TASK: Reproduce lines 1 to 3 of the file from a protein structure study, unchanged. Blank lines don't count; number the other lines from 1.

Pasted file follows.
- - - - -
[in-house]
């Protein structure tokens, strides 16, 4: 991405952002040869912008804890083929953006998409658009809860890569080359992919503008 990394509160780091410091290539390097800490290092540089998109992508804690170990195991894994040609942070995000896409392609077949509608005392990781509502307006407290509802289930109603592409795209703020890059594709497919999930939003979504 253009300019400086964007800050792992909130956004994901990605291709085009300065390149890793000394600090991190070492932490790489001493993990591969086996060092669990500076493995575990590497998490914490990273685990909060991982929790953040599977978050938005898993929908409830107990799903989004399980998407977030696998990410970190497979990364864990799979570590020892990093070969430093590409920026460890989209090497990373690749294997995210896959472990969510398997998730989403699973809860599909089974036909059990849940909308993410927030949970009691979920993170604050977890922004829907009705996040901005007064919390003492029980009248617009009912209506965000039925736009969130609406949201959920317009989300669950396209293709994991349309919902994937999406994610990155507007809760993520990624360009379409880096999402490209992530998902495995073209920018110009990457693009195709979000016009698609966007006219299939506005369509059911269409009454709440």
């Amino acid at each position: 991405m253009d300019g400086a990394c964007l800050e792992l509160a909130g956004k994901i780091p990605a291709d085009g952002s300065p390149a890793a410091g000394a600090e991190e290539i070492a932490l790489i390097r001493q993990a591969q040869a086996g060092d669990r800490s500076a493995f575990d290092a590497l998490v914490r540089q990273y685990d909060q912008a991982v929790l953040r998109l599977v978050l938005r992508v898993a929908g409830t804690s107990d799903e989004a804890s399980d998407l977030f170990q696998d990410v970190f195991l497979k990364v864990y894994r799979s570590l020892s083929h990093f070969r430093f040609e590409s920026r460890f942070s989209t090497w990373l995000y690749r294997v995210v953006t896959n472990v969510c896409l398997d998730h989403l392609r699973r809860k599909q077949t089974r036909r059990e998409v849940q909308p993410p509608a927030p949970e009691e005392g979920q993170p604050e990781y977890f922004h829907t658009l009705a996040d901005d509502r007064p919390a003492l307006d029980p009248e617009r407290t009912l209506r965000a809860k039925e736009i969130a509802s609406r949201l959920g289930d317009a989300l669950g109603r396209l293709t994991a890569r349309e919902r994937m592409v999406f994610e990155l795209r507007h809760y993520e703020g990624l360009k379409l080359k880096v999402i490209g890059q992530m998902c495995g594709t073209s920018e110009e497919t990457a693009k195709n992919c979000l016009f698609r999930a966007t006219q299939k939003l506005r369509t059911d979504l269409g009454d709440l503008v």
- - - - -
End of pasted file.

[in-house]
């Protein structure tokens, strides 16, 4: 991405952002040869912008804890083929953006998409658009809860890569080359992919503008 990394509160780091410091290539390097800490290092540089998109992508804690170990195991894994040609942070995000896409392609077949509608005392990781509502307006407290509802289930109603592409795209703020890059594709497919999930939003979504 253009300019400086964007800050792992909130956004994901990605291709085009300065390149890793000394600090991190070492932490790489001493993990591969086996060092669990500076493995575990590497998490914490990273685990909060991982929790953040599977978050938005898993929908409830107990799903989004399980998407977030696998990410970190497979990364864990799979570590020892990093070969430093590409920026460890989209090497990373690749294997995210896959472990969510398997998730989403699973809860599909089974036909059990849940909308993410927030949970009691979920993170604050977890922004829907009705996040901005007064919390003492029980009248617009009912209506965000039925736009969130609406949201959920317009989300669950396209293709994991349309919902994937999406994610990155507007809760993520990624360009379409880096999402490209992530998902495995073209920018110009990457693009195709979000016009698609966007006219299939506005369509059911269409009454709440």
């Amino acid at each position: 991405m253009d300019g400086a990394c964007l800050e792992l509160a909130g956004k994901i780091p990605a291709d085009g952002s300065p390149a890793a410091g000394a600090e991190e290539i070492a932490l790489i390097r001493q993990a591969q040869a086996g060092d669990r800490s500076a493995f575990d290092a590497l998490v914490r540089q990273y685990d909060q912008a991982v929790l953040r998109l599977v978050l938005r992508v898993a929908g409830t804690s107990d799903e989004a804890s399980d998407l977030f170990q696998d990410v970190f195991l497979k990364v864990y894994r799979s570590l020892s083929h990093f070969r430093f040609e590409s920026r460890f942070s989209t090497w990373l995000y690749r294997v995210v953006t896959n472990v969510c896409l398997d998730h989403l392609r699973r809860k599909q077949t089974r036909r059990e998409v849940q909308p993410p509608a927030p949970e009691e005392g979920q993170p604050e990781y977890f922004h829907t658009l009705a996040d901005d509502r007064p919390a003492l307006d029980p009248e617009r407290t009912l209506r965000a809860k039925e736009i969130a509802s609406r949201l959920g289930d317009a989300l669950g109603r396209l293709t994991a890569r349309e919902r994937m592409v999406f994610e990155l795209r507007h809760y993520e703020g990624l360009k379409l080359k880096v999402i490209g890059q992530m998902c495995g594709t073209s920018e110009e497919t990457a693009k195709n992919c979000l016009f698609r999930a966007t006219q299939k939003l506005r369509t059911d979504l269409g009454d709440l503008v």